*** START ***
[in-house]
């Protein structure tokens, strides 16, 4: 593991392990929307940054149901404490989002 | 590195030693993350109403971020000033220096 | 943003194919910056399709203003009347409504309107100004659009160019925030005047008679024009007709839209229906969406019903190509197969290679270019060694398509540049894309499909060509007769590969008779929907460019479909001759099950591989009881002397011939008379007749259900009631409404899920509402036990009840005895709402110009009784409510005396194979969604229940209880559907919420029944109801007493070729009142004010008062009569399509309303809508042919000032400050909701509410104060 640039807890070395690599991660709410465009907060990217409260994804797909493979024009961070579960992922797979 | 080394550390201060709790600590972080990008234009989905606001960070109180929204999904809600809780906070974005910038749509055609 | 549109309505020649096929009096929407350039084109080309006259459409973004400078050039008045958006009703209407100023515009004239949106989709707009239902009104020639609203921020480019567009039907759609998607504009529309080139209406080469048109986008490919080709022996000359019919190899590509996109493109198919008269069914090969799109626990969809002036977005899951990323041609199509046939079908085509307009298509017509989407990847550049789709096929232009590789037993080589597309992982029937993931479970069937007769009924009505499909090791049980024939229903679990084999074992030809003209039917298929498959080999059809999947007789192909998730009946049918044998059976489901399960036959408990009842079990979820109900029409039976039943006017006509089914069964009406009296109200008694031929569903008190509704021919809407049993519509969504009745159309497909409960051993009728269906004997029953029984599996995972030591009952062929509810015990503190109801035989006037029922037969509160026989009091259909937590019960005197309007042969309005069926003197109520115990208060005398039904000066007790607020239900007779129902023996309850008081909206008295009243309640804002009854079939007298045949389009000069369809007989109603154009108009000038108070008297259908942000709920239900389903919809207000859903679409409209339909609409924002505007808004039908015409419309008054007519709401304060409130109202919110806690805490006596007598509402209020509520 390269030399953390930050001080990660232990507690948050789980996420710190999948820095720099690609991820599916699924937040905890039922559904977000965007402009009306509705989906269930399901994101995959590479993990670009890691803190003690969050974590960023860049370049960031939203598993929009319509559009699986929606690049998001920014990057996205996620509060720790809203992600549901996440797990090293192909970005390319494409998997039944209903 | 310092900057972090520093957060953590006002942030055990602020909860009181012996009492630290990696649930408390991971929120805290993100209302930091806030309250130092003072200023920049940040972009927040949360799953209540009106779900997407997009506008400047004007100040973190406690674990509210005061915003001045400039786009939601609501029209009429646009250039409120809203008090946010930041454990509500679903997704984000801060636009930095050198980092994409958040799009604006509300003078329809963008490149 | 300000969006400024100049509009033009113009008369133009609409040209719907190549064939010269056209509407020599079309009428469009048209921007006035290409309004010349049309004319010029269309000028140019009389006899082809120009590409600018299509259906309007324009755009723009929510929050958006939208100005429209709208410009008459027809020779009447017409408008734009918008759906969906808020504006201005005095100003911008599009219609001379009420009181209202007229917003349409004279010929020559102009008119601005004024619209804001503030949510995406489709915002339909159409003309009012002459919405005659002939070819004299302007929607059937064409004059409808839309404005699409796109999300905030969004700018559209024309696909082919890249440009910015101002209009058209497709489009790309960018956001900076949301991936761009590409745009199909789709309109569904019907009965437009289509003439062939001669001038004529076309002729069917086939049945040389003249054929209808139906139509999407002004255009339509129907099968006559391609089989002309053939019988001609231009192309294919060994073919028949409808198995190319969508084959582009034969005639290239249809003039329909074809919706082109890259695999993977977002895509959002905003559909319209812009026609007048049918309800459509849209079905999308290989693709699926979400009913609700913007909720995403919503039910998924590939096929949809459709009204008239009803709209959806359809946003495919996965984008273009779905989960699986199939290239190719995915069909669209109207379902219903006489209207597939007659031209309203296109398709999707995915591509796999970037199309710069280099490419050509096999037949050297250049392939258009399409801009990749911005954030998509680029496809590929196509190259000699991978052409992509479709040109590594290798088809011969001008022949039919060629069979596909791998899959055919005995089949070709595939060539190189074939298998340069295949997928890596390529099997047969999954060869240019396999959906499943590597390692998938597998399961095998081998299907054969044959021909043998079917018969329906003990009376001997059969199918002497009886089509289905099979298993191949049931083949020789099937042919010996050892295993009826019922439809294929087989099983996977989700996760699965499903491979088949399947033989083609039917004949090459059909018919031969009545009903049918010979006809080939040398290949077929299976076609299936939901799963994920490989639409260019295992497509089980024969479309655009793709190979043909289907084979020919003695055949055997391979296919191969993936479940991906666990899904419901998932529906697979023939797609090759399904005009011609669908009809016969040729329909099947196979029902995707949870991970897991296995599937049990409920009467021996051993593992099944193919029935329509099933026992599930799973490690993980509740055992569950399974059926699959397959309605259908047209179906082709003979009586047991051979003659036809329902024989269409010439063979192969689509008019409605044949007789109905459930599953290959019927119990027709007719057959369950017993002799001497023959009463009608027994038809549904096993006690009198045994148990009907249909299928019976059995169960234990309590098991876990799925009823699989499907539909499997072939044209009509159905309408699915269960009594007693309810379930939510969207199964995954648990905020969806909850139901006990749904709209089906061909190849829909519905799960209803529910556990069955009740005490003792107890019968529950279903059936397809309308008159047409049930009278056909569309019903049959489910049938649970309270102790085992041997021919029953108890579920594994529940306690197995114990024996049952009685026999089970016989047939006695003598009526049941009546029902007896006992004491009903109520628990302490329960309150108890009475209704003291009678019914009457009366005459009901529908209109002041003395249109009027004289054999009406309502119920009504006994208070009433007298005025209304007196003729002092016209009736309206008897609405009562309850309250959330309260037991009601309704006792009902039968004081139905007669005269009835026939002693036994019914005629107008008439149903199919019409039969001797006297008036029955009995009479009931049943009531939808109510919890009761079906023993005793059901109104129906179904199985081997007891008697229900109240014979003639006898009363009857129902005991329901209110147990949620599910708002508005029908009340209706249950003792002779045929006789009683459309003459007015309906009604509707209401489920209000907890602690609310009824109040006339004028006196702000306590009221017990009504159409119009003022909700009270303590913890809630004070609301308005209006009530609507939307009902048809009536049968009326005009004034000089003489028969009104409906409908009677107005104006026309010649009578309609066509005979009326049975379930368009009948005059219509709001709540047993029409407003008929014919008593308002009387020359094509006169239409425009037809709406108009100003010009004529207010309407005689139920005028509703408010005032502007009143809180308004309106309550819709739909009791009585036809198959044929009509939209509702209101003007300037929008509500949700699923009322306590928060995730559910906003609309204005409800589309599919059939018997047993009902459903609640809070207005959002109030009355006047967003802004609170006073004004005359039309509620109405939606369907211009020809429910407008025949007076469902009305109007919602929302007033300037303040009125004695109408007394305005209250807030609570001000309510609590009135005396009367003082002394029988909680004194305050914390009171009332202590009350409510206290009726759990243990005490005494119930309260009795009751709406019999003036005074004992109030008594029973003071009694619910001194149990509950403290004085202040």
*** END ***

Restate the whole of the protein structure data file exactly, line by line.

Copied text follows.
[in-house]
């Protein structure tokens, strides 16, 4: 593991392990929307940054149901404490989002 | 590195030693993350109403971020000033220096 | 943003194919910056399709203003009347409504309107100004659009160019925030005047008679024009007709839209229906969406019903190509197969290679270019060694398509540049894309499909060509007769590969008779929907460019479909001759099950591989009881002397011939008379007749259900009631409404899920509402036990009840005895709402110009009784409510005396194979969604229940209880559907919420029944109801007493070729009142004010008062009569399509309303809508042919000032400050909701509410104060 640039807890070395690599991660709410465009907060990217409260994804797909493979024009961070579960992922797979 | 080394550390201060709790600590972080990008234009989905606001960070109180929204999904809600809780906070974005910038749509055609 | 549109309505020649096929009096929407350039084109080309006259459409973004400078050039008045958006009703209407100023515009004239949106989709707009239902009104020639609203921020480019567009039907759609998607504009529309080139209406080469048109986008490919080709022996000359019919190899590509996109493109198919008269069914090969799109626990969809002036977005899951990323041609199509046939079908085509307009298509017509989407990847550049789709096929232009590789037993080589597309992982029937993931479970069937007769009924009505499909090791049980024939229903679990084999074992030809003209039917298929498959080999059809999947007789192909998730009946049918044998059976489901399960036959408990009842079990979820109900029409039976039943006017006509089914069964009406009296109200008694031929569903008190509704021919809407049993519509969504009745159309497909409960051993009728269906004997029953029984599996995972030591009952062929509810015990503190109801035989006037029922037969509160026989009091259909937590019960005197309007042969309005069926003197109520115990208060005398039904000066007790607020239900007779129902023996309850008081909206008295009243309640804002009854079939007298045949389009000069369809007989109603154009108009000038108070008297259908942000709920239900389903919809207000859903679409409209339909609409924002505007808004039908015409419309008054007519709401304060409130109202919110806690805490006596007598509402209020509520 390269030399953390930050001080990660232990507690948050789980996420710190999948820095720099690609991820599916699924937040905890039922559904977000965007402009009306509705989906269930399901994101995959590479993990670009890691803190003690969050974590960023860049370049960031939203598993929009319509559009699986929606690049998001920014990057996205996620509060720790809203992600549901996440797990090293192909970005390319494409998997039944209903 | 310092900057972090520093957060953590006002942030055990602020909860009181012996009492630290990696649930408390991971929120805290993100209302930091806030309250130092003072200023920049940040972009927040949360799953209540009106779900997407997009506008400047004007100040973190406690674990509210005061915003001045400039786009939601609501029209009429646009250039409120809203008090946010930041454990509500679903997704984000801060636009930095050198980092994409958040799009604006509300003078329809963008490149 | 300000969006400024100049509009033009113009008369133009609409040209719907190549064939010269056209509407020599079309009428469009048209921007006035290409309004010349049309004319010029269309000028140019009389006899082809120009590409600018299509259906309007324009755009723009929510929050958006939208100005429209709208410009008459027809020779009447017409408008734009918008759906969906808020504006201005005095100003911008599009219609001379009420009181209202007229917003349409004279010929020559102009008119601005004024619209804001503030949510995406489709915002339909159409003309009012002459919405005659002939070819004299302007929607059937064409004059409808839309404005699409796109999300905030969004700018559209024309696909082919890249440009910015101002209009058209497709489009790309960018956001900076949301991936761009590409745009199909789709309109569904019907009965437009289509003439062939001669001038004529076309002729069917086939049945040389003249054929209808139906139509999407002004255009339509129907099968006559391609089989002309053939019988001609231009192309294919060994073919028949409808198995190319969508084959582009034969005639290239249809003039329909074809919706082109890259695999993977977002895509959002905003559909319209812009026609007048049918309800459509849209079905999308290989693709699926979400009913609700913007909720995403919503039910998924590939096929949809459709009204008239009803709209959806359809946003495919996965984008273009779905989960699986199939290239190719995915069909669209109207379902219903006489209207597939007659031209309203296109398709999707995915591509796999970037199309710069280099490419050509096999037949050297250049392939258009399409801009990749911005954030998509680029496809590929196509190259000699991978052409992509479709040109590594290798088809011969001008022949039919060629069979596909791998899959055919005995089949070709595939060539190189074939298998340069295949997928890596390529099997047969999954060869240019396999959906499943590597390692998938597998399961095998081998299907054969044959021909043998079917018969329906003990009376001997059969199918002497009886089509289905099979298993191949049931083949020789099937042919010996050892295993009826019922439809294929087989099983996977989700996760699965499903491979088949399947033989083609039917004949090459059909018919031969009545009903049918010979006809080939040398290949077929299976076609299936939901799963994920490989639409260019295992497509089980024969479309655009793709190979043909289907084979020919003695055949055997391979296919191969993936479940991906666990899904419901998932529906697979023939797609090759399904005009011609669908009809016969040729329909099947196979029902995707949870991970897991296995599937049990409920009467021996051993593992099944193919029935329509099933026992599930799973490690993980509740055992569950399974059926699959397959309605259908047209179906082709003979009586047991051979003659036809329902024989269409010439063979192969689509008019409605044949007789109905459930599953290959019927119990027709007719057959369950017993002799001497023959009463009608027994038809549904096993006690009198045994148990009907249909299928019976059995169960234990309590098991876990799925009823699989499907539909499997072939044209009509159905309408699915269960009594007693309810379930939510969207199964995954648990905020969806909850139901006990749904709209089906061909190849829909519905799960209803529910556990069955009740005490003792107890019968529950279903059936397809309308008159047409049930009278056909569309019903049959489910049938649970309270102790085992041997021919029953108890579920594994529940306690197995114990024996049952009685026999089970016989047939006695003598009526049941009546029902007896006992004491009903109520628990302490329960309150108890009475209704003291009678019914009457009366005459009901529908209109002041003395249109009027004289054999009406309502119920009504006994208070009433007298005025209304007196003729002092016209009736309206008897609405009562309850309250959330309260037991009601309704006792009902039968004081139905007669005269009835026939002693036994019914005629107008008439149903199919019409039969001797006297008036029955009995009479009931049943009531939808109510919890009761079906023993005793059901109104129906179904199985081997007891008697229900109240014979003639006898009363009857129902005991329901209110147990949620599910708002508005029908009340209706249950003792002779045929006789009683459309003459007015309906009604509707209401489920209000907890602690609310009824109040006339004028006196702000306590009221017990009504159409119009003022909700009270303590913890809630004070609301308005209006009530609507939307009902048809009536049968009326005009004034000089003489028969009104409906409908009677107005104006026309010649009578309609066509005979009326049975379930368009009948005059219509709001709540047993029409407003008929014919008593308002009387020359094509006169239409425009037809709406108009100003010009004529207010309407005689139920005028509703408010005032502007009143809180308004309106309550819709739909009791009585036809198959044929009509939209509702209101003007300037929008509500949700699923009322306590928060995730559910906003609309204005409800589309599919059939018997047993009902459903609640809070207005959002109030009355006047967003802004609170006073004004005359039309509620109405939606369907211009020809429910407008025949007076469902009305109007919602929302007033300037303040009125004695109408007394305005209250807030609570001000309510609590009135005396009367003082002394029988909680004194305050914390009171009332202590009350409510206290009726759990243990005490005494119930309260009795009751709406019999003036005074004992109030008594029973003071009694619910001194149990509950403290004085202040």